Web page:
On May 2, I spoke (with others) at New Jersey's esummit . I jotted down several thoughts I wanted to record.
First, I'm always surprised by the natural beauty of the state. When I left Denver, it was snowing (between days of over 70). New Jersey was blooming, green and growing. It truly is the garden state.
Second, I really enjoyed meeting Eli Neiburger, who gave a rollicking and provocative first talk.
But I think he was entirely too dismissive of the library's role in the collection, discovery, curation, and preservation of content. Overwhelmingly, the public looks to us for our cooperative purchasing power. They look to us to gather, organize and present.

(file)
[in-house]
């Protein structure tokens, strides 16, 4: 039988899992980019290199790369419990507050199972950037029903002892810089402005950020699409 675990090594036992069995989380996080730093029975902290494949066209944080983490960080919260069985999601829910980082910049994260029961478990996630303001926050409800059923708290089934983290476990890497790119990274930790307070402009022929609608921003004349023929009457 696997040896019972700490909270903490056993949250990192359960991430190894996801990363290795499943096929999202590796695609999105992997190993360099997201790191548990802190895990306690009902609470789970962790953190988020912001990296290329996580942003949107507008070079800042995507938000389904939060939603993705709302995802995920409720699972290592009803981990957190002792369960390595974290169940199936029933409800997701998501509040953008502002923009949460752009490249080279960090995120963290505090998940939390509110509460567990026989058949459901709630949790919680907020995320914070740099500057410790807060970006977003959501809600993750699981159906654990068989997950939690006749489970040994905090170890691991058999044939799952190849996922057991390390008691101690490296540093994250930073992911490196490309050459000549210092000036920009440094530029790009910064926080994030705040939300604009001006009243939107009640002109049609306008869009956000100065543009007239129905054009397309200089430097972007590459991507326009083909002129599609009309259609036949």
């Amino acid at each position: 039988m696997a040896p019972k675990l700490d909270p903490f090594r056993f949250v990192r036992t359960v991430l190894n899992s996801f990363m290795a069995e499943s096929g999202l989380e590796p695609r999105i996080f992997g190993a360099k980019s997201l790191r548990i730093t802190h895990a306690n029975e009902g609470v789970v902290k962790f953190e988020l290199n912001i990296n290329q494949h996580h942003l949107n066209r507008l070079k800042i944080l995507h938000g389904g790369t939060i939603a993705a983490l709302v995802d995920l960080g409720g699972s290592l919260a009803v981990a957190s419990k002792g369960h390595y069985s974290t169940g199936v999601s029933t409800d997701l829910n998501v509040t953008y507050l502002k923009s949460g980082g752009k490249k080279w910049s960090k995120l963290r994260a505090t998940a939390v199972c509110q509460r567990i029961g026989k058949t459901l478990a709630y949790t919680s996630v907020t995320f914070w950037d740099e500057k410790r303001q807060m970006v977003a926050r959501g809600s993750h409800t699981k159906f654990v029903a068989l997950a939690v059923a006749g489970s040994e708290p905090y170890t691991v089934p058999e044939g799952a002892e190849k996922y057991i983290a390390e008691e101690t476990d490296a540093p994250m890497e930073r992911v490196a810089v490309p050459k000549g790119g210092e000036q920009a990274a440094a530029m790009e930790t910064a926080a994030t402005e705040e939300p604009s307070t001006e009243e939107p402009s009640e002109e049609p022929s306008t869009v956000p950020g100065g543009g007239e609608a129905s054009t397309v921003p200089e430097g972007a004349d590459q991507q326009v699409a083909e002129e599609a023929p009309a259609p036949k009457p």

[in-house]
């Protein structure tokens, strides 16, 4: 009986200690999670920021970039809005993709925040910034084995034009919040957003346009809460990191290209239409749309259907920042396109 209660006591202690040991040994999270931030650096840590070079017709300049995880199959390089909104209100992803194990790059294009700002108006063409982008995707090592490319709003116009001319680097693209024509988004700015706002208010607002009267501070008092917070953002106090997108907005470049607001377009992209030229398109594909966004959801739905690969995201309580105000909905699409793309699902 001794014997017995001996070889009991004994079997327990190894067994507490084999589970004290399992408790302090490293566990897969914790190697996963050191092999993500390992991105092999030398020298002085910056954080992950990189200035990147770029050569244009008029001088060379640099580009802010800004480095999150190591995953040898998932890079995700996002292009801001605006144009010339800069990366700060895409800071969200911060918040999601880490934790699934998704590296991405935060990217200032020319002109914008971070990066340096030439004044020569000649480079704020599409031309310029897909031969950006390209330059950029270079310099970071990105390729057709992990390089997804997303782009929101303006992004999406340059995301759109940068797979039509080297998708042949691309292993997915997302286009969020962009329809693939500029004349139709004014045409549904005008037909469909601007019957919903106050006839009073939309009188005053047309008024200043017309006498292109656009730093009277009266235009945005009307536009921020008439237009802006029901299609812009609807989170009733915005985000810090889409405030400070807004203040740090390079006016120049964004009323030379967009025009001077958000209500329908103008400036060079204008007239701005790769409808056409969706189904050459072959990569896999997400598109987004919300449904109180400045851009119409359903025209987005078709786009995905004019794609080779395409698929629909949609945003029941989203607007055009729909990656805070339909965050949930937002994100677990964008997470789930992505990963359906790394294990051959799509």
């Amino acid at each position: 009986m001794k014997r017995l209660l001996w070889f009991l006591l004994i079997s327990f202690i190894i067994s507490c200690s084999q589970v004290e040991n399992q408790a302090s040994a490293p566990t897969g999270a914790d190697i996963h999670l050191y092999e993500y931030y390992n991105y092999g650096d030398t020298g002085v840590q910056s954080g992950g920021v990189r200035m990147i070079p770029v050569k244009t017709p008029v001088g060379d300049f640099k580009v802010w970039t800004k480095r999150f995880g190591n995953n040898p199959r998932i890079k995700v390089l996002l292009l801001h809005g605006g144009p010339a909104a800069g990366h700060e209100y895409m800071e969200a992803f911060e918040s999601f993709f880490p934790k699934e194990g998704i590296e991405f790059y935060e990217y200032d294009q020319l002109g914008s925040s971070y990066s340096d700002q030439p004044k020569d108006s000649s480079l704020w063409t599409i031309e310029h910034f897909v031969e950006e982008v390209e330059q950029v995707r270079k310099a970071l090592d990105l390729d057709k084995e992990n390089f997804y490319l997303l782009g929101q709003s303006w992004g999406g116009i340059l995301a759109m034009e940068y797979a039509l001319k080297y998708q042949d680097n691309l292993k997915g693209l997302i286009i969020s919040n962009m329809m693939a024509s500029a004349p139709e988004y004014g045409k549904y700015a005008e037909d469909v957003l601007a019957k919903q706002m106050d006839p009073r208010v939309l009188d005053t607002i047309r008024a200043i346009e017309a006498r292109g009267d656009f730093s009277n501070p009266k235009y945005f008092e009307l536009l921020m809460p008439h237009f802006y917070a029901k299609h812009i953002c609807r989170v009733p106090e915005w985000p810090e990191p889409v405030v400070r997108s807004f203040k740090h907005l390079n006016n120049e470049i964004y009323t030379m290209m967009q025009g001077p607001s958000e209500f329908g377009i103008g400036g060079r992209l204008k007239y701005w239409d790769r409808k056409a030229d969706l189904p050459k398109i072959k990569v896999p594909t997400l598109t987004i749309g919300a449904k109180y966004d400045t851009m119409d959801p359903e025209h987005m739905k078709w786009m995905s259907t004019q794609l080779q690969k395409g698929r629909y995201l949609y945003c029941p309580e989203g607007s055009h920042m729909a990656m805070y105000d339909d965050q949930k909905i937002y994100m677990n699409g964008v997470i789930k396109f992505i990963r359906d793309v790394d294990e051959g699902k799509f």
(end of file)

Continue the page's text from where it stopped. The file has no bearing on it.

At DCL, we check out over 8 million items a year in a community of 300,000 people.
We get 2 million plus visits to our website. The key use? Our catalog.
We get another 2 million visits to our 7 facilities. The key reason for their visits? To check stuff out.
After that, things drop significantly in levels of use. People come to us for technology (wireless access and public pcs), for databases (which I think of as self-help reference), and then for the more human, high touch services of reference and programs.
So I don't think it's "insane" for libraries to figure out how to acquire, catalog, display, and manage access to e-content. That's clearly where all content is going, and we are still the pre-eminent institution the public looks to in order to find the content that matters. And the value proposition remains (by pooling our money, we buy more access than you can buy yourself).
But it's also clear that this role isn't the only one we fulfill. This is a time for bold experimentation, and I welcome the idea that we're testing a variety of alternate futures. Let's put the science in library science.